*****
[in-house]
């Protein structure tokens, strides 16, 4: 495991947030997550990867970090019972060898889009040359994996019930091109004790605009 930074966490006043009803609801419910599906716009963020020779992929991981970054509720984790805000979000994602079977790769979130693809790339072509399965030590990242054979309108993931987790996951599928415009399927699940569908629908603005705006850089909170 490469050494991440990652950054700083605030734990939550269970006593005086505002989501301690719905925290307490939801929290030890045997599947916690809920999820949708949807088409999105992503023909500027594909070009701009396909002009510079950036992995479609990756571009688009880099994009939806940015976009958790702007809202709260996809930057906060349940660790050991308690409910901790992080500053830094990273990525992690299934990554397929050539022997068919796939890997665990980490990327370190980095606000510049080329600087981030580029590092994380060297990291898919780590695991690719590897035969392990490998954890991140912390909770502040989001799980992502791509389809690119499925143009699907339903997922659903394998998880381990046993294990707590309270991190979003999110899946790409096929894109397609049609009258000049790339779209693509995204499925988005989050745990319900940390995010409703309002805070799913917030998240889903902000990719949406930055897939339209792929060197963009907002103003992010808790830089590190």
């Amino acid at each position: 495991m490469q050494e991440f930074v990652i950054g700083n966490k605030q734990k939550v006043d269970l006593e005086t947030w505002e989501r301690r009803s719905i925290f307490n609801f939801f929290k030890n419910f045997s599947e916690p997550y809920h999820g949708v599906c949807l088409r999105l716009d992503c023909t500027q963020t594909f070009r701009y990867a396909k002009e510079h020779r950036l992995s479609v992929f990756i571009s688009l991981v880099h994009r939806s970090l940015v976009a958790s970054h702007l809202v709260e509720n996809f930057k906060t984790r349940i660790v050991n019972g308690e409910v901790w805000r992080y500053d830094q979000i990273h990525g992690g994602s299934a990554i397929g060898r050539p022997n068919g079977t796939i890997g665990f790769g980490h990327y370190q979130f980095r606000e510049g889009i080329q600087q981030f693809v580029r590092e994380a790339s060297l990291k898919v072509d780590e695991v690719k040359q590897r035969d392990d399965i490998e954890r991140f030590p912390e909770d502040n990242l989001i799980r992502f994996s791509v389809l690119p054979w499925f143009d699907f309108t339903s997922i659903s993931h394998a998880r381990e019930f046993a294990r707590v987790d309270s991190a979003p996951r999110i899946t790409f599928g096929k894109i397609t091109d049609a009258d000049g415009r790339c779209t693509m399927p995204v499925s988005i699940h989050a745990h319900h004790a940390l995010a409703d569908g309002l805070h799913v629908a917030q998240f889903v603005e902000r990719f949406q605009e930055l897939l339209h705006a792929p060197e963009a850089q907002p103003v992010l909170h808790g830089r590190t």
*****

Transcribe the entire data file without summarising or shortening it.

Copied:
[in-house]
């Protein structure tokens, strides 16, 4: 495991947030997550990867970090019972060898889009040359994996019930091109004790605009 930074966490006043009803609801419910599906716009963020020779992929991981970054509720984790805000979000994602079977790769979130693809790339072509399965030590990242054979309108993931987790996951599928415009399927699940569908629908603005705006850089909170 490469050494991440990652950054700083605030734990939550269970006593005086505002989501301690719905925290307490939801929290030890045997599947916690809920999820949708949807088409999105992503023909500027594909070009701009396909002009510079950036992995479609990756571009688009880099994009939806940015976009958790702007809202709260996809930057906060349940660790050991308690409910901790992080500053830094990273990525992690299934990554397929050539022997068919796939890997665990980490990327370190980095606000510049080329600087981030580029590092994380060297990291898919780590695991690719590897035969392990490998954890991140912390909770502040989001799980992502791509389809690119499925143009699907339903997922659903394998998880381990046993294990707590309270991190979003999110899946790409096929894109397609049609009258000049790339779209693509995204499925988005989050745990319900940390995010409703309002805070799913917030998240889903902000990719949406930055897939339209792929060197963009907002103003992010808790830089590190």
């Amino acid at each position: 495991m490469q050494e991440f930074v990652i950054g700083n966490k605030q734990k939550v006043d269970l006593e005086t947030w505002e989501r301690r009803s719905i925290f307490n609801f939801f929290k030890n419910f045997s599947e916690p997550y809920h999820g949708v599906c949807l088409r999105l716009d992503c023909t500027q963020t594909f070009r701009y990867a396909k002009e510079h020779r950036l992995s479609v992929f990756i571009s688009l991981v880099h994009r939806s970090l940015v976009a958790s970054h702007l809202v709260e509720n996809f930057k906060t984790r349940i660790v050991n019972g308690e409910v901790w805000r992080y500053d830094q979000i990273h990525g992690g994602s299934a990554i397929g060898r050539p022997n068919g079977t796939i890997g665990f790769g980490h990327y370190q979130f980095r606000e510049g889009i080329q600087q981030f693809v580029r590092e994380a790339s060297l990291k898919v072509d780590e695991v690719k040359q590897r035969d392990d399965i490998e954890r991140f030590p912390e909770d502040n990242l989001i799980r992502f994996s791509v389809l690119p054979w499925f143009d699907f309108t339903s997922i659903s993931h394998a998880r381990e019930f046993a294990r707590v987790d309270s991190a979003p996951r999110i899946t790409f599928g096929k894109i397609t091109d049609a009258d000049g415009r790339c779209t693509m399927p995204v499925s988005i699940h989050a745990h319900h004790a940390l995010a409703d569908g309002l805070h799913v629908a917030q998240f889903v603005e902000r990719f949406q605009e930055l897939l339209h705006a792929p060197e963009a850089q907002p103003v992010l909170h808790g830089r590190t």